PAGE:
No matter whether we want to add a few stripes to the project or to work in a more complicated colour pattern, at some point we have to attach the yarn in a new colour to the work. The question is: “What is the best way to do it?” Well, the best way is the one that feels better to you.
In this tutorial, I’ll show you three ways to add a new colour to your knitting. Try them all and choose the one you like best.
Each way described below works for changing colours both at the beginning and in the middle of a row. That means you can use them when you knit back and forth or in the round.
This way is the easiest because it does not require any special actions to attach the yarn. When it’s time to change the colour, we simply start knitting with the new yarn.
Here’s how it happens step by step:
1. Work to the spot where you need to change the colour. It could be the very beginning of a row or at any place inside the row or round (as is the case with the swatch in the photo below).
2. Insert the right needle into the next stitch and place the new yarn on the tip of the right needle, leaving a tail around 10 cm / 4″ long.
3. Pull the wrap through to make a new stitch.
Then use the new yarn as your working yarn to make a segment in the new colour. As to the old yarn, you can cut it leaving a tail around 10 cm / 4″ long, or you can carry the yarn up the work.
The only drawback of this method is that the last stitch worked in the old yarn and the first stitch working in the new yarn are not secured and can get quite loose.
It’s an issue that is easily fixed later on when we weave in the ends. Simply pull the tails to adjust the size of those stitches before you hide the tails inside the project. Or, weave in the tails as you knit.
This way solves the issue with the loose stitches, but it requires making a knot. Many knitters don’t like making knots, and that’s understandable – we all want our knits to be impeccable. In this case, making a small knot could be a sacrifice worth making, especially if you work with a slippery yarn.
Here’s how this way works (you can also watch it in this part of the video tutorial):
1. When it’s time to change the colour, tie the new yarn around the strand of the old yarn with a simple knot. Leave a tail around 10 cm / 4″ to weave in later on.
2. Pull the knot tight and move it as close to the bottom of the stitch as you can.
3. Then continue to knit using the new yarn as your working yarn.
As you see, the knot is not bulky at all even though the yarn I used to make the swatch is quite thick. It seems to be a nice compromise in the “to knot or not to knot” question.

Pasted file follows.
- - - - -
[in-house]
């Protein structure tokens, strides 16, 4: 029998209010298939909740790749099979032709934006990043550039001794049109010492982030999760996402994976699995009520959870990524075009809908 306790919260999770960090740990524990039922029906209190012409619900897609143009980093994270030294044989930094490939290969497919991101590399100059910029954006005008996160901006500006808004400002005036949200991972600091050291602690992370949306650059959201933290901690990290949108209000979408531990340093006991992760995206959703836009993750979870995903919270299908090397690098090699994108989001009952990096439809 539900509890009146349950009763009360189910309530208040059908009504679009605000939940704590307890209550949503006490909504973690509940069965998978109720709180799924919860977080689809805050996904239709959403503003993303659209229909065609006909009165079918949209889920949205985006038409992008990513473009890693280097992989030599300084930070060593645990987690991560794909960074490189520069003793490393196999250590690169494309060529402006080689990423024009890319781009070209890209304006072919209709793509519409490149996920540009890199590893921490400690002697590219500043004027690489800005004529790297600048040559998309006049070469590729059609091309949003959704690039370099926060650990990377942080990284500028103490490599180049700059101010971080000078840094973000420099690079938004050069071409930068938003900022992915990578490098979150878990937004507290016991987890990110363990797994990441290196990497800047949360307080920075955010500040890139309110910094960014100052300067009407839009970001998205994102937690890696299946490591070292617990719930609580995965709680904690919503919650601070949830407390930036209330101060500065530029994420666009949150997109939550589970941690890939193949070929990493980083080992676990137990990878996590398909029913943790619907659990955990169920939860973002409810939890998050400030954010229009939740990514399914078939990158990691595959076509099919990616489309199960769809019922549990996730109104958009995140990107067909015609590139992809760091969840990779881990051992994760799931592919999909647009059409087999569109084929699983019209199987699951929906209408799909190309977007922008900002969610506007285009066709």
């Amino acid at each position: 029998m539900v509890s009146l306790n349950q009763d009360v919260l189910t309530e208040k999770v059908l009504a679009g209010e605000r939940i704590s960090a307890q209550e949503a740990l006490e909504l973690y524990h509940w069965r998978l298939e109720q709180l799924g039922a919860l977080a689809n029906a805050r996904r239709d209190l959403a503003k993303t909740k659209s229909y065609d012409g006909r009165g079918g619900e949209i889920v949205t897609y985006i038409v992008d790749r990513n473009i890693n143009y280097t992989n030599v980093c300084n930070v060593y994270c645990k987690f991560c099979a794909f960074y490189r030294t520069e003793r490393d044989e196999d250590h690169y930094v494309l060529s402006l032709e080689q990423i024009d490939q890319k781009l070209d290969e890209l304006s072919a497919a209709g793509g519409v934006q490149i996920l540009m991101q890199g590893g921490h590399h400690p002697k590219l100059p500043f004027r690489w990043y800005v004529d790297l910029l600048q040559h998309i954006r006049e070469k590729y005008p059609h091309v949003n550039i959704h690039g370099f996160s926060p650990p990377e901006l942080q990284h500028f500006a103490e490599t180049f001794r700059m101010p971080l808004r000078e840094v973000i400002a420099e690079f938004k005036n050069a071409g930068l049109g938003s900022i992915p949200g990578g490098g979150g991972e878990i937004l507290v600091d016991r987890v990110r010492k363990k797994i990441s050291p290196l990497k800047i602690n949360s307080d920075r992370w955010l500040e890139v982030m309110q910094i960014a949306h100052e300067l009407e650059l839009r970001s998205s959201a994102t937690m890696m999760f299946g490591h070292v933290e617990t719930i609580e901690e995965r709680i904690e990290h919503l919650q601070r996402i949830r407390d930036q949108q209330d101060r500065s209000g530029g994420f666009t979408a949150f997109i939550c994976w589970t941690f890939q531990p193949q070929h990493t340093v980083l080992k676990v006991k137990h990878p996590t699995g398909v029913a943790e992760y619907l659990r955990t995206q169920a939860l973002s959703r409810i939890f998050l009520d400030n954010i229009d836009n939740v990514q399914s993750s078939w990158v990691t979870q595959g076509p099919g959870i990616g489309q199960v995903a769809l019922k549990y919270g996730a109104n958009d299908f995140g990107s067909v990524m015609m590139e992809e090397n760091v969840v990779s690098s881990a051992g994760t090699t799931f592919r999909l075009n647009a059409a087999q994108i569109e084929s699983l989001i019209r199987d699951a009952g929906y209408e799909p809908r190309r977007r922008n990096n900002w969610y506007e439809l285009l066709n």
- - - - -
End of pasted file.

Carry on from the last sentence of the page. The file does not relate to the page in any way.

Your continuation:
This way adds a bit of bulk to the join, but it will not show if the yarn is not too thick, or if the place of join is not very visible. The good thing about this way of joining yarn – it creates a lovely clean look without any loose stitches or knots.
1. Work to one stitch before the spot where you plan to add a new colour. Then measure around 5 cm / 2″ of working yarn from the bottom of the last worked stitch and fold the yarn creating a loop. This step is shown in this part of the video tutorial.
2. Insert the new yarn into that loop and fold the new yarn leaving a tail around 10 cm / 4″. Now we have two interlocking loops.
3. Use two strands of the folded old yarn to work the next stitch.
4. Pull the old yarn to make the loop smaller so that the place of join (the spot where two loops interlock) is at the bottom of the stitch we’ve just worked.
5. Use two strands of the folded new yarn to work the next stitch.
Continue to work in pattern using the new yarn as your working yarn. Remember to treat the double-stranded stitches as one when you work the next row or round.
Here they are – three ways to add a new colour to a project. Let me know which one of them you like best. Thank you 🙂
The full PDF version of this tutorial is a part of the Knitting Collection #3. Once you order your copy of this collection, you will instantly receive a “big PDF” (315 pages!) with this and 50 other tutorials included in the collection.
You will also receive one e-book and six knitting patterns as a special bonus, so go ahead and get it all right now before you forget 😊
If you enjoyed this tutorial,
here’s something else you might find helpful:
“Matching Cast Ons and Bind Offs” Book
Discover six pairs of cast on and bind off methods that form identical edges on projects worked flat and in the round.
“Neat Side Edges” Book
Learn twelve ways to make side edges of a knitted project nice and tidy. Plus, ways to fix side edges, and a way to improve edges of finished projects.
Dealing with Unfinished Projects
Dictionary of Knitting Symbols and Abbreviations – E-Book
Eastern (Russian) Knitting Simplified
How to Shape Neckline Without Binding Off Stitches – E-Book
Knitting Collection #7